Melon is a tasty and deliciously flavorful fruit.
Main Melon facts
Name – Cucumis melo
Family – Cucurbitaceae or gourd family
Type – vegetable
Height – 8 to 16 inches (20 to 40 cm)
Exposure – full sun
Soil – rich and well drained
Harvest – July to October
Growing, sowing or planting and harvesting it all deserve appropriate attention since they’re important steps.
Sowing and planting melon
Melon is sown from March to June, under the cover of a tunnel greenhouse or indoors at the beginning, for a harvest staged from mid-July to mid-October.
If you can prepare your melons and sow them in pots in February, you can transplant the seedlings in the ground mid-May in the South and in June in the North.
Sowing directly in the ground is possible in warmer climates in a blend of soil mix and manure.
- Choose a spot that is warm and in full sun.
- Prefer rich and deep soil, enrich it if needed with compost.
- Space between each plant must be at least 32 to 40 inches (80 to 100 cm).
As soon as the plant has formed 3 to 5 leaves, you must pinch off its tip, snipping the main stem off with your fingers to trigger sending off of new shoots.
After that, once the new stems have formed, pinch them off, too, after the 3rd leaf.
When the melon is well shaped, cut the stem that bears it just after the leaf following the fruit.
Caring for melon
To increase the size of your melons, provide potassium-rich fertilizer.
Being exposed to the sun as much as possible will promote fruit formation.
Watering must be regular but not too heavy, just enough to keep the soil cool but not waterlogged at all.
You should endeavor not to wet the leaves to avoid spread of diseases, especially fungus.
How ripe the melon is on the day it’s harvested is very important. Harvesting takes place around 2 months after having transplanted the seedlings, collect the fruits that are well-formed and nicely colored.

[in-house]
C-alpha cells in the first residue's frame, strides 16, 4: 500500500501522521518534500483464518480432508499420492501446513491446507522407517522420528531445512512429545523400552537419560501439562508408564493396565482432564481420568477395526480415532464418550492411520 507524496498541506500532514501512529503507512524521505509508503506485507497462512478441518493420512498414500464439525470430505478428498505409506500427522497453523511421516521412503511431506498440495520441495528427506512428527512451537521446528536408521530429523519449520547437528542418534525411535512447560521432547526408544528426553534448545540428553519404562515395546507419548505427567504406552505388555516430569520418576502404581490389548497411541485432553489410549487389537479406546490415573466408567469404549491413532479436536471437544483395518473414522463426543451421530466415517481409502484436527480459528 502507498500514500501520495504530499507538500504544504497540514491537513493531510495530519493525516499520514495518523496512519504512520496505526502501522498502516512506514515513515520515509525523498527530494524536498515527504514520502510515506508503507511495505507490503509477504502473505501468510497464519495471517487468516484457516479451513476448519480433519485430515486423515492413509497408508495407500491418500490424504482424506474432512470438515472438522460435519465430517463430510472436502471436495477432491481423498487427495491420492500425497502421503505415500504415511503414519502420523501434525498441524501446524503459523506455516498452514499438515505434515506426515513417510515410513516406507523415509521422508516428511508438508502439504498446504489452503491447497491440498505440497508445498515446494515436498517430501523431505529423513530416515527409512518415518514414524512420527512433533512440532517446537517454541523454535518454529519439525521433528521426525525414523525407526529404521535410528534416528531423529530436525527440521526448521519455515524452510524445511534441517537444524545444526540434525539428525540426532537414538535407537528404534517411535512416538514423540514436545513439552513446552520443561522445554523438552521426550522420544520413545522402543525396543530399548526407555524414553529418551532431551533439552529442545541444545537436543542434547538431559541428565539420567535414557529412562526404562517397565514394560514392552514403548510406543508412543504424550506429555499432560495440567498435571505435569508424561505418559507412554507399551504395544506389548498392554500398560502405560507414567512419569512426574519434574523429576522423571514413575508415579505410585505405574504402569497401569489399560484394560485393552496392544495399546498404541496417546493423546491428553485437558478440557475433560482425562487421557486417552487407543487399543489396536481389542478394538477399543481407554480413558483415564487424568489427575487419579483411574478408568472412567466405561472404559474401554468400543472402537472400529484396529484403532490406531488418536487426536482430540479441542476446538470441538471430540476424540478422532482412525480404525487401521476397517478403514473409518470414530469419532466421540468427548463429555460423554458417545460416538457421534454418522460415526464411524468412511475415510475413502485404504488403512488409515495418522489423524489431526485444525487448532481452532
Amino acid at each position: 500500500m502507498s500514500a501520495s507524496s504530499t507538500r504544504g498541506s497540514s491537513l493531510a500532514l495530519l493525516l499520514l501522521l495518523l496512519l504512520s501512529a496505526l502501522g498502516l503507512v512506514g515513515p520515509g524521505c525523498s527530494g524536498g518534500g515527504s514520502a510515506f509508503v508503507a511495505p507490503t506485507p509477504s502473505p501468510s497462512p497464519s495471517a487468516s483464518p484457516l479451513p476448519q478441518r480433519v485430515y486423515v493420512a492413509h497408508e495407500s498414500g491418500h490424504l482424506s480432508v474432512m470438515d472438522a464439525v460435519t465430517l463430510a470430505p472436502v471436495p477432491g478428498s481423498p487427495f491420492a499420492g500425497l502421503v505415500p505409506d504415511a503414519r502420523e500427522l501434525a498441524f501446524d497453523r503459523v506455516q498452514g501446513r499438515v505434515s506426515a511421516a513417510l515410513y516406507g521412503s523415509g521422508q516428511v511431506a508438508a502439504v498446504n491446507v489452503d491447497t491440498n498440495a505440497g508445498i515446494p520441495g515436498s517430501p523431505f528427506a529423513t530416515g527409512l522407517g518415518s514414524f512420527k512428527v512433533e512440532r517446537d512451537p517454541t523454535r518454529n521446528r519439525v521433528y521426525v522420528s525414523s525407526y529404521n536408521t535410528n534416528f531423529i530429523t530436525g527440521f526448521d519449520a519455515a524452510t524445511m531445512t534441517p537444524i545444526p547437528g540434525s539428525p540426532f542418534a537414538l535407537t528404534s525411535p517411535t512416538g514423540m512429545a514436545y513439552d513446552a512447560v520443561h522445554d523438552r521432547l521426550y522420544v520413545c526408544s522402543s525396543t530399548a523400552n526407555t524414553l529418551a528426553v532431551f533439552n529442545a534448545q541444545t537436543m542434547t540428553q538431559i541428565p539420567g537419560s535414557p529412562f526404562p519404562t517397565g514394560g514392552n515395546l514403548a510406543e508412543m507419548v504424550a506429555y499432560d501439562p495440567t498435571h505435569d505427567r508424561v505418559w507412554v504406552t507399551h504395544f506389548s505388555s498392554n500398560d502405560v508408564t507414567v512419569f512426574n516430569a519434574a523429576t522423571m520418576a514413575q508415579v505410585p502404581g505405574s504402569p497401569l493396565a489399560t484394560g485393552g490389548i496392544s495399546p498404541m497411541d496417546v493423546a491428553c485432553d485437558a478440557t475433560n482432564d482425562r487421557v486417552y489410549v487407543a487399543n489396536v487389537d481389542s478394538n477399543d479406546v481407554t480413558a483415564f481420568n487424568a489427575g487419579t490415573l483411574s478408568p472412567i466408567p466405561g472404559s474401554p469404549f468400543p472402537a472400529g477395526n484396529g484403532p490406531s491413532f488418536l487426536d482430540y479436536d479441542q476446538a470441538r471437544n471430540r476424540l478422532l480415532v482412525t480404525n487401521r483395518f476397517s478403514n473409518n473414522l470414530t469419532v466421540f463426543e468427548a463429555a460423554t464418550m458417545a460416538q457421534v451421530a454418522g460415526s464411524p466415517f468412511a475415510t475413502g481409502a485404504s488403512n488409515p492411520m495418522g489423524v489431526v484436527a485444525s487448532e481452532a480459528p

It is preferable to harvest the melon after a bout of sunny weather, that’s when its taste will be at the pinnacle. If you harvest after rain, your melons might taste bland and not so sweet.
Lastly, best to harvest in the evening rather than morning. After a long sunny day, this will guarantee that your melon is as sweet as can be!
Common diseases infecting melon
Melon is always very thirsty, and must always be watered directly near the foot to avoid getting the leaves wet.
Indeed, wetting the leaves will favor appearance and spread of downy mildew or melon mildew.
You can also try sliding mulch under the plant to avoid having the fruits and leaves touch the ground, because this also is a trigger for diseases.
- Powdery mildew – Melon leaves are covered in white velvety mold.
- Downy mildew – brown spots appear on the melon leaves.
All there is to know about melon
A herbaceous annual plant, melon is native to Africa. Signs of melon being grown in Egypt date back to the 5th century BC. After that, it spread to Greece and Italy.
Wars in Italy centuries later led to it being brought to other part of Europe, as soldiers brought seeds back with them.
Today, over 1000 different melon species have been accounted for to date.
It’s important not to get melon confused with honeydew, which is actually a type of watermelon.
Smart tip about melon
Be wary of wet leafage because melon is very vulnerable to downy mildew.
It is best to water only at the base of the plant, in the evening, and avoid wetting the leaves.
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